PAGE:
Flexible working: the solution isn’t new legislation it’s changing how we define it
The news agenda over the last few weeks has been busy for HR. The Queen’s speech at the opening of parliament focused on up-skilling the workforce and, just days before, the government founded its new advisory group on the future of work.
Both are welcomed. The past year has seen the biggest enforced shift in working practices in our lifetimes and has profoundly impacted careers for hundreds of thousands, if not millions, of people. So, a focus from government on how we manage the challenges and opportunities this presents is going to be crucial.
The pandemic has done away with the pretence that flexible working is anything but positive, and all signs point towards it becoming a permanent fixture. Therefore, it’s key that the new group considers the role flexible working will play as part of wider HR strategies.
The proposal from the Government’s new advisory group group is a ‘flexible by default’ law. While this suggests the advisory group is adopting the right mindset, I’m not sure that this legislation would offer the future of work solution some might be hoping for.
The problem with this approach is that, invariably, all legislation can do is set a baseline for what is expected. This would require us all to arrive at a simplified and widely applicable definition of flexible working that can then be enforced on businesses through law.
In my opinion, this is unlikely to work for a concept as complex as flexibility, which means completely different things to different people.
At Aster, we have more than 1,450 employees and, through implementing and evolving our own flexible working principles over the past several years, I have learned that there is no one-size-fits-all approach.
For example, for a parent of two, living in the country, flexibility may well mean the freedom to work from home when needed so they can share childcare responsibilities. But for a young person who enjoys the city experience, they may benefit more from being able to tailor their working hours to connect with their peers and allow for a better social life.
Beyond that, flexibility means being able to shape your own career, getting opportunities to acquire new skills and even changing direction altogether.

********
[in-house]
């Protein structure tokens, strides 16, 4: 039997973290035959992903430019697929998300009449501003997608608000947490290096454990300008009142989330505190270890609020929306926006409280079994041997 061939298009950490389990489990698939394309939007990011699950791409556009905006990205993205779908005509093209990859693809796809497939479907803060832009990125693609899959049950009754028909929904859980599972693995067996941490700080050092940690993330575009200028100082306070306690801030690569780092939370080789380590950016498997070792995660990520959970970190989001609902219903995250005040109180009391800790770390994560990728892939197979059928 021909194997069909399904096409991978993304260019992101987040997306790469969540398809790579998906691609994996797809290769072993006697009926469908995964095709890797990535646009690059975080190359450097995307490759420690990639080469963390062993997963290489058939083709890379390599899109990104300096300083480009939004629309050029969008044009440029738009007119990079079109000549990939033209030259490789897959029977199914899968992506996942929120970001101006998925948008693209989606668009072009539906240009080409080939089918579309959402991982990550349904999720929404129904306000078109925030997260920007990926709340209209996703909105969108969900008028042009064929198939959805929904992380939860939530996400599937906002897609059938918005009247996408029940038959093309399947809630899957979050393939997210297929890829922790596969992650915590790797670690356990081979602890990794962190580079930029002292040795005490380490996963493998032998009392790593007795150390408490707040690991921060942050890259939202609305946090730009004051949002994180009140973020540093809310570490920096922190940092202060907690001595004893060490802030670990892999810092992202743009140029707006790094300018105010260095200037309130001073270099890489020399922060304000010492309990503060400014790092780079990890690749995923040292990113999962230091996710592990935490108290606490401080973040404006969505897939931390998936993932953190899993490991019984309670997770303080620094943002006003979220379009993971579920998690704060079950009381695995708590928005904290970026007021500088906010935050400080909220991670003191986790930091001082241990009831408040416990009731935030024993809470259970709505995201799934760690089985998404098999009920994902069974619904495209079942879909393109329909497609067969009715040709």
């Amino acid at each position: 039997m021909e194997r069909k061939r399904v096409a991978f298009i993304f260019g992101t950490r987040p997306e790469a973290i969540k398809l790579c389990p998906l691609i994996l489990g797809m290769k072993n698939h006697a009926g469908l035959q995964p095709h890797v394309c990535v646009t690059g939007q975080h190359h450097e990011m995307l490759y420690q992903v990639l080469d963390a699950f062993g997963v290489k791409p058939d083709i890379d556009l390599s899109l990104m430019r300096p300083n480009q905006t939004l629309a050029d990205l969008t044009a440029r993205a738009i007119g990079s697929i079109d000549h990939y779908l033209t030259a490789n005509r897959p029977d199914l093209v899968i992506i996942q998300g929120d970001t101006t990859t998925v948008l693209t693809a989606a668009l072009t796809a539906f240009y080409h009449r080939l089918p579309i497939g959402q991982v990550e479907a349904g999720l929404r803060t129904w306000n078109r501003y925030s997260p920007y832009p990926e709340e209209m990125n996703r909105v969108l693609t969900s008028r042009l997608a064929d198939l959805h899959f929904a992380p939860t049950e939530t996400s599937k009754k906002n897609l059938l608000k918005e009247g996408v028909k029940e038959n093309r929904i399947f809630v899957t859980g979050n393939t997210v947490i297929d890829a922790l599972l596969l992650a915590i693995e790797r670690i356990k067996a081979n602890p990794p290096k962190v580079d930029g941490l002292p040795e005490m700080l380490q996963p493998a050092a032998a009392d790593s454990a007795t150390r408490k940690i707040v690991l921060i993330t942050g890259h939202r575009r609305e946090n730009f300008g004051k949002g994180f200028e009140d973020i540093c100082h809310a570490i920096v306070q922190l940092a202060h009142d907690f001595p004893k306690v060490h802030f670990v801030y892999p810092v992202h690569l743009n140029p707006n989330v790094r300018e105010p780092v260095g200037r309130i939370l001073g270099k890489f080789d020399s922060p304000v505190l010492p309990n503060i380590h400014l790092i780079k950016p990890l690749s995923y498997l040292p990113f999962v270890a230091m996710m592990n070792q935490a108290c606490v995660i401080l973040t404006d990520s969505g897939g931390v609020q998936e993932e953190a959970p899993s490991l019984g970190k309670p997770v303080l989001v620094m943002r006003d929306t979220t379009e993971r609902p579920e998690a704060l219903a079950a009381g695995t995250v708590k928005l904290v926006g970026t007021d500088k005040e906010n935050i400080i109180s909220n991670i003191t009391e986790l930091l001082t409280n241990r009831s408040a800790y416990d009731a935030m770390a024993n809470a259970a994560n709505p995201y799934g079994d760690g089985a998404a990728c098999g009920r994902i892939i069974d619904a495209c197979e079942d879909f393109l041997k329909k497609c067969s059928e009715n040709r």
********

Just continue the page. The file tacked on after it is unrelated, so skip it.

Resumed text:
I’d be concerned that, in legislative terms, the concept would become limited to homeworking which would only serve to dilute what offering true flexibility should mean. Instead of encouraging businesses to embrace it, this could create an environment where they see it as yet another compliance obligation, not a vehicle for developing a more engaged and happier workforce.
My other concern is that legislation cannot achieve the cultural shift needed in a business to make flexibility truly workable, and ultimately beneficial to the organisation.
One of my favourite mantras is that a ‘change imposed is a change opposed’. Adopting a truly flexible culture, that gives employees the freedom they need to shape their careers, needs to be a journey. Businesses must enact policy that works for them and their employees and, importantly, bring everyone along on that transformation.
A truly flexible offering requires an exceptional level of trust between a business and its workforce. Ultimately, it’s about giving employees freedom and that only works if they have bought in to their company, its values and what it is trying to achieve. Creating a legislative tick box can’t deliver that.
Instead of trying to come up with a blanket policy for flexibility, I’d like to see the government’s advisory group set out a framework for working with the business community to evolve our understanding of the concept and empower both employers and employees to shape a flexibility offering that is right for them, when it is right for them to do so.
Lots has been written about how the pandemic forced us to reassess our relationship with the office and the upsides to the less rigid working arrangements this has produced. The government’s obvious interest in building on this momentum is certainly positive. But I don’t believe that new legislation alone will have a transformative effect until we stop thinking about flexible working in the narrow terms of ‘where’ or ‘when’.
Rachel Credidio is group people and transformation director at housing association Aster Group.